7 April 2008
The South African National Research Network (Sanren) reached a significant milestone last week when the first four research infrastructure sites went live in Johannesburg, representing a major step forward in the creation of an information and communications technology platform for South African research.
Teams from the Tertiary Education Network (Tenet), the University of the Witwatersrand (Wits), the University of Johannesburg (UJ) and second landline operator Neotel have worked closely together to deploy the network.
In a statement last week, Neotel said the network marked a key change in the research and development community in South Africa, and was set to place local research and development on par with the best in the world.
The Sanren project is sponsored by the Department of Science and Technology and managed by the Council for Scientific and Industrial Research’s (CSIR) Meraka Institute, while Sanren is providing the network equipment and Neotel is providing the optical fibre circuit to ensure a high capacity backbone for the Johannesburg ring.
Tenet currently secures internet services for South African universities and research institutions and provides operational services to Sanren, including national and international connectivity at the gateway, with operating costs being recovered by Tenet from the user institutions.
“We are pleased that our participation in the Sanren project is contributing to the ultimate success of an initiative that is of national importance,” said Neotel Enterprise Services head Stefano Mattiello. “This is our contribution to the research and development community in South Africa.”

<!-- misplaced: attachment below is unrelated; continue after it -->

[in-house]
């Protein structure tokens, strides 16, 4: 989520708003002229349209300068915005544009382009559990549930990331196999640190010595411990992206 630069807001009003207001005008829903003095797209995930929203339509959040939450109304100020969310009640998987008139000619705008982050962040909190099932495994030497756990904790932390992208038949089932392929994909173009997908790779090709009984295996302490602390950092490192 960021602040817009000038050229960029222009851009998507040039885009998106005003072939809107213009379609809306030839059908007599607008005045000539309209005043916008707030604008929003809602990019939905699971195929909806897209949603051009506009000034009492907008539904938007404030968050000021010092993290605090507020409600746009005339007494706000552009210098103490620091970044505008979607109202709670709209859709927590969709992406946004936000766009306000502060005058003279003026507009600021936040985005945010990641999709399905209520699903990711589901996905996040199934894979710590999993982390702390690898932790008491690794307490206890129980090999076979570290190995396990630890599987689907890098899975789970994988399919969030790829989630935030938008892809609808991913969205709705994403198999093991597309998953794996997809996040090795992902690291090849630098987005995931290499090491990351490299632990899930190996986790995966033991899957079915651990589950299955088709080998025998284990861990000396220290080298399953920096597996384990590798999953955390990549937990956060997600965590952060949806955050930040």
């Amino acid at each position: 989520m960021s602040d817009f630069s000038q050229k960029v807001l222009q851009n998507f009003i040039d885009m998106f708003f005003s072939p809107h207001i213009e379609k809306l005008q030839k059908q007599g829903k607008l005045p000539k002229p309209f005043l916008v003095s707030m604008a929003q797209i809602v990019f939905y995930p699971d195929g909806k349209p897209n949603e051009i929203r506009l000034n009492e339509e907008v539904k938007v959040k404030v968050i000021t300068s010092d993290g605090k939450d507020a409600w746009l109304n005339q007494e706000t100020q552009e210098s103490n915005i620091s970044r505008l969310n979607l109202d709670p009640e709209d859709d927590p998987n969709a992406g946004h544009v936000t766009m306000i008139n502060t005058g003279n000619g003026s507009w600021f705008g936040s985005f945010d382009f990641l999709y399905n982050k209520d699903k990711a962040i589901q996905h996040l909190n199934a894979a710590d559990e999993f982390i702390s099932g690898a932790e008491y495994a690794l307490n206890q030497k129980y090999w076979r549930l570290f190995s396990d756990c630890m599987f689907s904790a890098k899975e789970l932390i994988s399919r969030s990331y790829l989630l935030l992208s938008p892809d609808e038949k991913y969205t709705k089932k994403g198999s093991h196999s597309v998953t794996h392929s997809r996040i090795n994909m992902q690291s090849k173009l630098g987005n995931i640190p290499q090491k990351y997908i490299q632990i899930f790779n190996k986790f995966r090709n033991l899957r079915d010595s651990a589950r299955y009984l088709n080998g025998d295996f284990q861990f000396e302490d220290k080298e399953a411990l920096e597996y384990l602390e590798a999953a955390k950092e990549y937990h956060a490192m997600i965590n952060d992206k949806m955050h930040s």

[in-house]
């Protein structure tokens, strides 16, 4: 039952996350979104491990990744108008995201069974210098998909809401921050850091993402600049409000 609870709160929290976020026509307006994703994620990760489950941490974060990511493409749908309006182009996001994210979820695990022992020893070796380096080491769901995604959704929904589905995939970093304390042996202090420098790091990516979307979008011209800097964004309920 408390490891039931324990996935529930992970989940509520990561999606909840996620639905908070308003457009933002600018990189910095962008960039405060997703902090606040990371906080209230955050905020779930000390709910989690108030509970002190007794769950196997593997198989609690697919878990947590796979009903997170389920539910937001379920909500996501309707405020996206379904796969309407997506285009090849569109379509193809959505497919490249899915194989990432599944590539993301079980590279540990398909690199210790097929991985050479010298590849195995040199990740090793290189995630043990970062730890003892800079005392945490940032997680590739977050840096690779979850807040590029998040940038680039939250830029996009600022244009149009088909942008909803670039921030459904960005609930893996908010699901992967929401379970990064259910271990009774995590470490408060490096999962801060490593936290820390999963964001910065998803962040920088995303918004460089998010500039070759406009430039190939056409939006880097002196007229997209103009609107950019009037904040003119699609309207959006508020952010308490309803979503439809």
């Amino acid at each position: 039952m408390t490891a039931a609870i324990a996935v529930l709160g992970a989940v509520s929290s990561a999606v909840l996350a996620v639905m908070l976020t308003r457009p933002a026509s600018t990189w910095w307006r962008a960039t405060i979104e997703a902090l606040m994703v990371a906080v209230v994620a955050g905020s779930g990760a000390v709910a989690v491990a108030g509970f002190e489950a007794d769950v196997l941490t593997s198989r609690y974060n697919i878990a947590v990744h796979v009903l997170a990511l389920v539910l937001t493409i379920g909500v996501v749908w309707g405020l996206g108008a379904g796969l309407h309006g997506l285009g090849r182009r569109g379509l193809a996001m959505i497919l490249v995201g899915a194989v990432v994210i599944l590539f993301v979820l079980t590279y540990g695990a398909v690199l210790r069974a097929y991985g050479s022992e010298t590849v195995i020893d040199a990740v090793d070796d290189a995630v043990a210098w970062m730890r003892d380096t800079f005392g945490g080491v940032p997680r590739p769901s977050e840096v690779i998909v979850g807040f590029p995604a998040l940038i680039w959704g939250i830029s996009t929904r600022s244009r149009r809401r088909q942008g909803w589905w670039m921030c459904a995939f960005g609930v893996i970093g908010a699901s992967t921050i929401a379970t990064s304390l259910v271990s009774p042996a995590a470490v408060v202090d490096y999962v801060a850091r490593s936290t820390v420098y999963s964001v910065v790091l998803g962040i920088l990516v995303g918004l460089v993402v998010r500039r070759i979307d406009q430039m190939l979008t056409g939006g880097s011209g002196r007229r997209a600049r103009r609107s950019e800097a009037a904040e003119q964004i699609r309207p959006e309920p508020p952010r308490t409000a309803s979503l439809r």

Bandwidth key to development
“Access to high bandwidth is key in world-class research and development,” said Meraka Institute project engineer Christiaan Kuun. “This translates to providing significant network capacity to research institutions in South Africa.”
The research network is built upon the backbone of Neotel’s next generation network, which is flexible, scalable and custom made to the Sanren’s requirements.
The four sites, which include the main campuses of Wits and UJ, as well as UJ’s satellite campuses in Bunting and Doornfontein, are on a shared 10 gigabits-per-second ring network, which connects them to each other and to a major gateway site operated by Tenet and hosted by Internet Solutions in Johannesburg.
“Future plans are to make all Wits satellite campuses and the CSIR’s Johannesburg campus live at the same capacity,” Kuun said. “We also plan to upgrade the main campuses of Wits and UJ.”
Research and higher educational institutions across South Africa will be eventually become connected to the Sanren as the network expands.
“Tenet and the user institutions are delighted to work together with the the Department of Science and Technology and Meraka Institute on this exiting project that is reshaping research and education networking in South Africa,” said Tenet CEO Duncan Martin.